The whites wanted to come with me. When I arrived in the presence of the king (or rather that monster in human form), he made me sit beside him, embraced me, and shed many tears in memory of Fr Chanel. Finally, as the culmination of hypocrisy, he begged me to return to our former residence again. What did he have in mind for me? To put me to death! Nothing could have enticed me into that trap. I told the king before the whole assembly, which included a number of his retinue, what I had already told his messengers. I added that death was all I expected on Futuna. He tried to placate me. Such were the main events that marked this visit. I politely refused his invitation. We spent most of the nights which followed until our departure in a young men's house for greater safety in case the conquerors made an attack on us. Since for several nights I had no covering, the mosquitos devoured my feet, hands, and face. As if that were not enough, the lice, inseparable companions of the natives, swarmed in frightening numbers to take advantage of the hospitality of the seams and folds of my clothes. Some of these new guests were remarkable for their size, others for their colour, but all, I repeat, were remarkable for their number. I couldn't get rid of them because I didn't have any change of clothing - a worn pair of trousers, a blouse, and a shirt, comprised my entire wardrobe - that, and one handkerchief. A little office book and the Christian Manual completed the list of my possessions. If I had had to stay longer on Futuna at that time, I don't know whether the natives would have given me enough even to go clothed the same as them.
Who would have believed that the natives were less hostile to me than one of the whites on Futuna? This man was fanatically opposed to the religious practices he saw me observing and showered on me the most unjust and bitter reproaches. To show him what I thought of his reproaches and just how ready I was to comply with his demands, I began to make the sign of the cross even more frequently, and all the other things he kept on denigrating. I will pass over the many other little things that happened between Fr Chanel's death and the day I boarded the boat, and will concentrate on the main events of the day the ship appeared and the following day. It was on the 11th May that the "Hamilton", an American vessel, appeared on the horizon off Futuna. That day I had a glimpse behind the curtain of hypocrisy I suspected covered the hearts of most of the natives (even the conquered), and saw that I had many friends in words but few in reality. For at the first news of the ship's appearance, messengers were sent to the king to ask him what orders he had about our going aboard, and word was given that we were to be closely watched in case we tried to do so. But God plays his own games with the designs and plans of the wicked. That same day, that morning the king was still in the territory of the conquered, and almost as soon as he left their villages, the ship appeared. It was not chance but Providence that brought it here. For it is certain that had the king still been there, that day would have been our last. Proofs of the protection of that mighty hand in my regard followed one after the other. Here is another example. The ship was heading for Wallis, and the same day, at about sunset, a small boat put ashore, something that had not happened in Futuna in all the three and a half years I had been there. So true it is that, as Our Lord Jesus Christ himself assures us, not a hair of our head falls unless our heavenly Father wills it. Nevertheless, the time came when the true colours of the natives were revealed. They showed themselves resolutely opposed to my departure - it was on their own initiative, since the king's orders had not yet arrived. In all that angry crowd only two men, and I know that for sure, had the courage to openly oppose the evil intentions of their countrymen and help me embark. (I don't know what the women and the children were doing at that time). Once outside the reef, I recited the Te Deum in thanksgiving. When we were on board the captain, after some hesitation, promised us passage to Wallis.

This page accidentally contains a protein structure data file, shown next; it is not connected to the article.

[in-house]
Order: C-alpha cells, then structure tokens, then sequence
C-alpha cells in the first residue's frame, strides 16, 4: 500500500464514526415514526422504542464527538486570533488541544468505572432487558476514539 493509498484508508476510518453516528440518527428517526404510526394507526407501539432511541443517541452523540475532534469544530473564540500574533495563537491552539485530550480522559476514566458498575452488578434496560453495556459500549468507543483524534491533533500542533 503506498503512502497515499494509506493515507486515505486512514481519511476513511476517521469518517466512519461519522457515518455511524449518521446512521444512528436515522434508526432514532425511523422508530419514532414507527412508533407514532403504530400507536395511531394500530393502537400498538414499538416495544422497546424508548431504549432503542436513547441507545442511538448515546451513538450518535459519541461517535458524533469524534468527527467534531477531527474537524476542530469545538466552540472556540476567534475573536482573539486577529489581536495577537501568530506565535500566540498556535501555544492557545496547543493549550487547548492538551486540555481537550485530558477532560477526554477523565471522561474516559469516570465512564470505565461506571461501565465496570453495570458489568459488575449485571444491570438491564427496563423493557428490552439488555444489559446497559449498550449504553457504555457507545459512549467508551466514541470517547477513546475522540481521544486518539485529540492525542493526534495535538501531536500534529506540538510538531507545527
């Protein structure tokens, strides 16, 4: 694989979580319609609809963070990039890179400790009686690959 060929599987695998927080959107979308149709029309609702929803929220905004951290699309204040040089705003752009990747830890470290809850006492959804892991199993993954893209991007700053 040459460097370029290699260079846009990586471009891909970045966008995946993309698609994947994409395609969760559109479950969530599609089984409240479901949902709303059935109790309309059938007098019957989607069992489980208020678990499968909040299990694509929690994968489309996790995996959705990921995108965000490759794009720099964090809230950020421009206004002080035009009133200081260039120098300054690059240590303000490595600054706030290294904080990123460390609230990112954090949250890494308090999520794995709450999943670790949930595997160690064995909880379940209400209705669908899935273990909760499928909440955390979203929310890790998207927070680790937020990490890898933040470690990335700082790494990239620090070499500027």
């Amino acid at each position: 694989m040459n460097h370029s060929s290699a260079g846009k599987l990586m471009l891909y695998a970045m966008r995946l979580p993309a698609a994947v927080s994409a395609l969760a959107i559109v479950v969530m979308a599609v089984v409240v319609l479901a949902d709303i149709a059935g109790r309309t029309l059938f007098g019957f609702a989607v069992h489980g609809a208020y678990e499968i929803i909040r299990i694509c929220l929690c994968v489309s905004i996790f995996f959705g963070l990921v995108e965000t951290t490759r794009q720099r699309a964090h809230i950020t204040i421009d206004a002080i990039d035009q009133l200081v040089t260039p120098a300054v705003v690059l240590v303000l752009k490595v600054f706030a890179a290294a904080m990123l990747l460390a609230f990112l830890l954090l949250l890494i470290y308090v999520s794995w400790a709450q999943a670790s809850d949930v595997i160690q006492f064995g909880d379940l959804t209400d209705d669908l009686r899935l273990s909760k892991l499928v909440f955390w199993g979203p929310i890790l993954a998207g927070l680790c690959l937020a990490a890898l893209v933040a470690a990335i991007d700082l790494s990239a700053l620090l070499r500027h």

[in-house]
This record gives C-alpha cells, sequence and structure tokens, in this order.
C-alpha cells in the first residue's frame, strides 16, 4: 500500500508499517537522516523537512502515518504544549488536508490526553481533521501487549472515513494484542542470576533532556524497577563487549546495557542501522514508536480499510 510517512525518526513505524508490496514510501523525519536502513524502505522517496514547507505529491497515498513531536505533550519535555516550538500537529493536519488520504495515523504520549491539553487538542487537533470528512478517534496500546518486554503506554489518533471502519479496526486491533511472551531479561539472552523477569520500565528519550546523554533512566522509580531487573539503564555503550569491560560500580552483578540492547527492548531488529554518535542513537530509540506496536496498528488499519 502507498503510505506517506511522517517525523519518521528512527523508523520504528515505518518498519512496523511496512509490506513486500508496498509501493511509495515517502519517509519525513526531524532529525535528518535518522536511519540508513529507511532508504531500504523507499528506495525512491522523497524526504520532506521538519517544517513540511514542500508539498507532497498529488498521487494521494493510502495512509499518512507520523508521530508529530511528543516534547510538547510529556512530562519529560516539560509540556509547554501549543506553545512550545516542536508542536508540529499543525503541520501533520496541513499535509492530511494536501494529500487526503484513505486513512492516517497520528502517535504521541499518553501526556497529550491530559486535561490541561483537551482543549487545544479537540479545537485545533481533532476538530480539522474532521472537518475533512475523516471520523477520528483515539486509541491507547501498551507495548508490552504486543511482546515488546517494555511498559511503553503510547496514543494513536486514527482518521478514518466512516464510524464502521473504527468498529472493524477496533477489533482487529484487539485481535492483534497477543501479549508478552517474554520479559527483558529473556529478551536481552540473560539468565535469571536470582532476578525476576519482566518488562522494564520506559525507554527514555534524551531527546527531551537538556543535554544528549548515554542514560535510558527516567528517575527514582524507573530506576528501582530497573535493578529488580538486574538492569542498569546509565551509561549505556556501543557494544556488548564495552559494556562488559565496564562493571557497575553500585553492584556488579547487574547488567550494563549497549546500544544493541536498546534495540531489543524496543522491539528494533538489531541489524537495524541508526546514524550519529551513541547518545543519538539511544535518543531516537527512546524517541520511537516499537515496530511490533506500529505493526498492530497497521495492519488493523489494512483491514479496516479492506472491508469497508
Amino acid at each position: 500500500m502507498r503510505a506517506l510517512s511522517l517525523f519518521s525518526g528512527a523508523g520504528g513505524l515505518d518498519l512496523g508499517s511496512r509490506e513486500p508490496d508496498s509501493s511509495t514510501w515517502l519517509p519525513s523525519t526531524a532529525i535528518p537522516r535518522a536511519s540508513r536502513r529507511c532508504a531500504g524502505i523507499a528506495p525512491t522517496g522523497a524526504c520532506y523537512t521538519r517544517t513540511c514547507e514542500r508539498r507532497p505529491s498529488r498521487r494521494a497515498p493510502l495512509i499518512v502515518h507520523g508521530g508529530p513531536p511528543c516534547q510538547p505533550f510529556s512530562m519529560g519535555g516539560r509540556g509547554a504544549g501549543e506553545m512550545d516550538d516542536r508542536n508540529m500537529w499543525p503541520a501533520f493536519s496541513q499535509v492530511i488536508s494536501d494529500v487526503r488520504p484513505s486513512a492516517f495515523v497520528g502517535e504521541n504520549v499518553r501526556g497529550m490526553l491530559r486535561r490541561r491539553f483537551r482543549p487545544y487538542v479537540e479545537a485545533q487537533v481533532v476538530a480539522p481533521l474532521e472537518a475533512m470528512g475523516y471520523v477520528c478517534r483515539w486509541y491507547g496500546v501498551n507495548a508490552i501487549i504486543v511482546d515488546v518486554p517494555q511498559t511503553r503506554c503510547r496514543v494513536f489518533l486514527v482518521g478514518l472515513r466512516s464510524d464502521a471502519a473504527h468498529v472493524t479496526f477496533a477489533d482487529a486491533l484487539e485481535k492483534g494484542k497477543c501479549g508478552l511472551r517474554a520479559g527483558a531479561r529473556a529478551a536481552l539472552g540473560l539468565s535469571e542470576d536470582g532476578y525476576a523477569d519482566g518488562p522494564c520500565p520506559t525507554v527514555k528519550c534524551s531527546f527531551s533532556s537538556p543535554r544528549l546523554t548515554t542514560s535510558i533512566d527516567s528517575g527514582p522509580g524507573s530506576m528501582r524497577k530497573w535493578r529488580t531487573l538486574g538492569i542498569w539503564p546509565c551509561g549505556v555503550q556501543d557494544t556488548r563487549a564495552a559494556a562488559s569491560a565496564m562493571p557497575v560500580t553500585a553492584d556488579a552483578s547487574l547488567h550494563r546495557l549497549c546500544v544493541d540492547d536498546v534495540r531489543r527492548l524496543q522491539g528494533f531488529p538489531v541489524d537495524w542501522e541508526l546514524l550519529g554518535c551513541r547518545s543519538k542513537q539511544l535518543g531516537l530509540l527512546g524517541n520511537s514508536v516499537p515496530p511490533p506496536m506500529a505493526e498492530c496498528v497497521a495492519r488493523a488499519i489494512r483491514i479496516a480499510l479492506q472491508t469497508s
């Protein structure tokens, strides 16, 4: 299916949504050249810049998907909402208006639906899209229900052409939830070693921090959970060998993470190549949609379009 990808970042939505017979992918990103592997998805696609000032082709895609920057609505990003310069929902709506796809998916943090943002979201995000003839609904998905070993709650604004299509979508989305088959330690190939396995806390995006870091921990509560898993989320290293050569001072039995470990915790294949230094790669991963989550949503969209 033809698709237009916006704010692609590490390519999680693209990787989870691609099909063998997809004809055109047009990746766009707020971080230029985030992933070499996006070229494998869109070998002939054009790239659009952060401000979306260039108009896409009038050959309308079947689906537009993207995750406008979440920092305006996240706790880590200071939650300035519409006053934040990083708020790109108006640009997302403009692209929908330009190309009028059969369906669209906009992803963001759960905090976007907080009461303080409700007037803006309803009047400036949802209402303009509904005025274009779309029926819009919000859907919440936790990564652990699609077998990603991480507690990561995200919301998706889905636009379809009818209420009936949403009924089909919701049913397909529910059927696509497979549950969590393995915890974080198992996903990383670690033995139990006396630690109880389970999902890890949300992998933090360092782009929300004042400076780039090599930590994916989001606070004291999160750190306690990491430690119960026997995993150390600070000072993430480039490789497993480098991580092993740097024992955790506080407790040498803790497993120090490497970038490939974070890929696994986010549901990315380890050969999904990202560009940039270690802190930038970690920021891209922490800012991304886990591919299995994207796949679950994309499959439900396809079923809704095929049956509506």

The next day we learned that the king had met with the elders and it had been decided we were not to be allowed at any cost to embark, even if it meant massacring the whaler's crew. The messengers arrived during the night, but, probably, to the regret of most of the natives, had no chance to carry out their orders. We were safely on board. The same day a number came out curious to see the ship. One of them took me aside with an air of mystery. What did he want of me? He gave me back my rosary. But then he had second thoughts - he asked me for some material in return. I was happy to see my rosary again. I had returned the convert's one. But the only thing I gave the person who had returned mine was a scolding for keeping it so long. The captain carried on with his trading until he had enough supplies and then we sailed for Wallis.